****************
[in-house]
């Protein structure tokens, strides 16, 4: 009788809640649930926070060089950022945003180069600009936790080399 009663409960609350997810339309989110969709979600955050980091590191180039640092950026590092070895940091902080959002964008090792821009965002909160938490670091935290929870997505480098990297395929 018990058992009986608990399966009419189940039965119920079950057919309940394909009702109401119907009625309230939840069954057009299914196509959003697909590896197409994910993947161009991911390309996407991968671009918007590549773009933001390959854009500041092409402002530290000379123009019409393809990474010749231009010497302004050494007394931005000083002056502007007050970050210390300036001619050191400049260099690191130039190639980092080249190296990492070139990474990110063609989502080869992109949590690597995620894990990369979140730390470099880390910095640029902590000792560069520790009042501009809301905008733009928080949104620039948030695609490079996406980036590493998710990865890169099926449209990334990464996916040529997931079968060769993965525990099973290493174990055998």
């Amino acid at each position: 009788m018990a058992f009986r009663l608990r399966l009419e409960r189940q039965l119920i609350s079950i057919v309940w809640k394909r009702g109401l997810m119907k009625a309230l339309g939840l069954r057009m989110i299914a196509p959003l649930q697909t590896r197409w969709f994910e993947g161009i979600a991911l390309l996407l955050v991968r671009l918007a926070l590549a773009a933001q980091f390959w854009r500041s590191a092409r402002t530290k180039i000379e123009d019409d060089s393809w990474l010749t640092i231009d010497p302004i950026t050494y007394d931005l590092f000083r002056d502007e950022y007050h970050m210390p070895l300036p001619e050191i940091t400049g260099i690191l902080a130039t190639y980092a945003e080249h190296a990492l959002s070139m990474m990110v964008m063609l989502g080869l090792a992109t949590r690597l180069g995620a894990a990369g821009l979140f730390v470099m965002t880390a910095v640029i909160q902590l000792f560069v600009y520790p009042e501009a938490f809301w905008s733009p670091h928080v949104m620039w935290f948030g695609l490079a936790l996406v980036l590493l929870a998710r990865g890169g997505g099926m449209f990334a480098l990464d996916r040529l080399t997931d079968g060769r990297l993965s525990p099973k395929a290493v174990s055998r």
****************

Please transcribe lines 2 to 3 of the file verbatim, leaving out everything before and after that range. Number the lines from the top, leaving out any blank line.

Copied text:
């Protein structure tokens, strides 16, 4: 009788809640649930926070060089950022945003180069600009936790080399 009663409960609350997810339309989110969709979600955050980091590191180039640092950026590092070895940091902080959002964008090792821009965002909160938490670091935290929870997505480098990297395929 018990058992009986608990399966009419189940039965119920079950057919309940394909009702109401119907009625309230939840069954057009299914196509959003697909590896197409994910993947161009991911390309996407991968671009918007590549773009933001390959854009500041092409402002530290000379123009019409393809990474010749231009010497302004050494007394931005000083002056502007007050970050210390300036001619050191400049260099690191130039190639980092080249190296990492070139990474990110063609989502080869992109949590690597995620894990990369979140730390470099880390910095640029902590000792560069520790009042501009809301905008733009928080949104620039948030695609490079996406980036590493998710990865890169099926449209990334990464996916040529997931079968060769993965525990099973290493174990055998």
């Amino acid at each position: 009788m018990a058992f009986r009663l608990r399966l009419e409960r189940q039965l119920i609350s079950i057919v309940w809640k394909r009702g109401l997810m119907k009625a309230l339309g939840l069954r057009m989110i299914a196509p959003l649930q697909t590896r197409w969709f994910e993947g161009i979600a991911l390309l996407l955050v991968r671009l918007a926070l590549a773009a933001q980091f390959w854009r500041s590191a092409r402002t530290k180039i000379e123009d019409d060089s393809w990474l010749t640092i231009d010497p302004i950026t050494y007394d931005l590092f000083r002056d502007e950022y007050h970050m210390p070895l300036p001619e050191i940091t400049g260099i690191l902080a130039t190639y980092a945003e080249h190296a990492l959002s070139m990474m990110v964008m063609l989502g080869l090792a992109t949590r690597l180069g995620a894990a990369g821009l979140f730390v470099m965002t880390a910095v640029i909160q902590l000792f560069v600009y520790p009042e501009a938490f809301w905008s733009p670091h928080v949104m620039w935290f948030g695609l490079a936790l996406v980036l590493l929870a998710r990865g890169g997505g099926m449209f990334a480098l990464d996916r040529l080399t997931d079968g060769r990297l993965s525990p099973k395929a290493v174990s055998r």